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The Hyundai Ioniq 5 N is the future of hot hatchbacks

Bringing the dynamics of a rally-bred racer into an electric vehicle

Yes, it can drift. PHOTO FROM HYUNDAI

There have been two ways automakers wow people into buying electric cars: single-charge range and neck-snapping acceleration. While those qualities attract regular consumers and speed freaks, the toughest crowd to please are gearheads who seek the raw driving pleasure and sounds of an internal-combustion performance car. Hyundai might have the answer to that.

The obligatory red accents are tastefully applied. PHOTOS FROM HYUNDAI

After multiple teasers in the past few months, the Ioniq 5 N was finally revealed at this year’s Goodwood Festival of Speed. This new electric hot hatch packs a larger 84kWh battery producing a maximum boosted output of 478kW (641hp), making it the fastest vehicle in the Hyundai N lineup.

Twenty-one inches might be overkill, but look at it! PHOTOS FROM HYUNDAI

Wearing a set of 275/35-series Pirelli P Zero tires wrapped around 21-inch wheels, the body has been lowered by 20mm and stretched 80mm longer and 50mm wider thanks to the flared arches. Other aerodynamic changes include redesigned bodykit, rear diffuser, and rear spoiler.

Simulating gear changes is a brilliant feature for petrolheads to go electric. PHOTOS FROM HYUNDAI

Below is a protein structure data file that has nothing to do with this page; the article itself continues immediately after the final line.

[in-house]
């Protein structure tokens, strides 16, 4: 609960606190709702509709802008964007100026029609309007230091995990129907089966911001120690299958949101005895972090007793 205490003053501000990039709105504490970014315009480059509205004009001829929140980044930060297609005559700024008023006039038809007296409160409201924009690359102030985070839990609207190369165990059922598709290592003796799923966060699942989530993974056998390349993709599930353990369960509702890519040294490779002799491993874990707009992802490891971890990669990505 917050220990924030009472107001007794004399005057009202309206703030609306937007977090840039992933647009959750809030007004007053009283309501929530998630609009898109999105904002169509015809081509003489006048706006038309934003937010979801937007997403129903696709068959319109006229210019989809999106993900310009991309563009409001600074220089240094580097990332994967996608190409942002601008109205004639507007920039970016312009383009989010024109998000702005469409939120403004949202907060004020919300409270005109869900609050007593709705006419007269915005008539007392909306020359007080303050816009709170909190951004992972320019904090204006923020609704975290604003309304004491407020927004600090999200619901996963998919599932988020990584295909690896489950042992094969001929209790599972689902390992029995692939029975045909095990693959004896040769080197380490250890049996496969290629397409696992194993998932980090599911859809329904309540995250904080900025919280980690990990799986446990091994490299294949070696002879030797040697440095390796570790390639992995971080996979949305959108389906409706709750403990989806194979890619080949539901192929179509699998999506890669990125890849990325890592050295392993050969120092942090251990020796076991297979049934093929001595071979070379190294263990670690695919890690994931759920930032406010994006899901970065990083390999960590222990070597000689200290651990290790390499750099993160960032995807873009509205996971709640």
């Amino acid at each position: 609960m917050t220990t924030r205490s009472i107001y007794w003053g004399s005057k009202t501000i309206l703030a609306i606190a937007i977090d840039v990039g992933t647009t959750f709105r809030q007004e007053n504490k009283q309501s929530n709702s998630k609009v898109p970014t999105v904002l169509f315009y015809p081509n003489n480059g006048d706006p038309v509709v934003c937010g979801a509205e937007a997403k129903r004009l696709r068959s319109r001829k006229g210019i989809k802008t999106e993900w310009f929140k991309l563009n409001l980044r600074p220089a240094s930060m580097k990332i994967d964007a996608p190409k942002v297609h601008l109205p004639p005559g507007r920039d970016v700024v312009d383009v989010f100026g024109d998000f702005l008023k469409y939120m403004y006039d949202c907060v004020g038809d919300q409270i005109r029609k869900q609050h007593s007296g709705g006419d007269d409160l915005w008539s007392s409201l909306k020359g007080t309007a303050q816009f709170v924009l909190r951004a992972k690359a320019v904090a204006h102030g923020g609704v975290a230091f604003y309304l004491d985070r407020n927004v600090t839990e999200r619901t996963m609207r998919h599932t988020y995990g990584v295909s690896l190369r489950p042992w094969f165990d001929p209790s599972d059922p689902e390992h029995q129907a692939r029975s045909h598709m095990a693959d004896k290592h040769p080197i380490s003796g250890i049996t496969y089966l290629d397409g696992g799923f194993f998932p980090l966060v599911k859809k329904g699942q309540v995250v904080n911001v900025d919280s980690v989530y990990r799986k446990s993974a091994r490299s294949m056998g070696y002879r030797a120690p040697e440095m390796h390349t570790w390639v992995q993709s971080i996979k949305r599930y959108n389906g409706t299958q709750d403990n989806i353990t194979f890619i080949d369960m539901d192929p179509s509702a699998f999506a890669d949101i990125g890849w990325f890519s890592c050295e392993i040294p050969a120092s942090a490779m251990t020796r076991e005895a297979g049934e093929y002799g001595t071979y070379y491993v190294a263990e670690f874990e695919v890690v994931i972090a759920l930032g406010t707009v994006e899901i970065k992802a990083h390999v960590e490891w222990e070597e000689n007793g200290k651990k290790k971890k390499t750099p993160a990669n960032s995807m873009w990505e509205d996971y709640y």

Two unique party pieces elevate and separate the Ioniq 5 N from other performance EVs: its transmission and sounds. N e-shift allows the motor to mimic how an eight-speed dual-clutch transmission would change gear through paddle shifters. N Active Sound+ enhances the electric noises in three modes: “Ignition,” inspired by the Elantra N; “Evolution,” inspired by the RN22e; and “Supersonic,” inspired by fighter jets.

It's still a practical crossover at the end of the day. PHOTOS FROM HYUNDAI

Inside is a familiar yet different world compared to the regular model, sporting a redesigned steering wheel, metallic pedals, racing seats, and center-console shin supports for maximum comfort while sending it on the track. Despite the added performance bits, it still has the livability of the Ioniq 5, such as Vehicle-to-Load functionality, USB-C charging, and cupholders.

Who would've thought that a Korean brand would do donuts in front of Lord March's estate? SCREENSHOTS FROM GOODWOOD FESTIVAL OF SPEED

The new Ioniq 5 N is set to debut in South Korea by September 2023, with Europe, North America, and the rest of the world to follow. Given how Hyundai successfully translated its success in rallying and touring car racing to the road, the N division might score a home run for the EV crowd.

Justin Young

Justin loves cars of all forms. Molded by motoring TV shows and Internet car culture, he sees the world from a different perspective that not many get to see every day.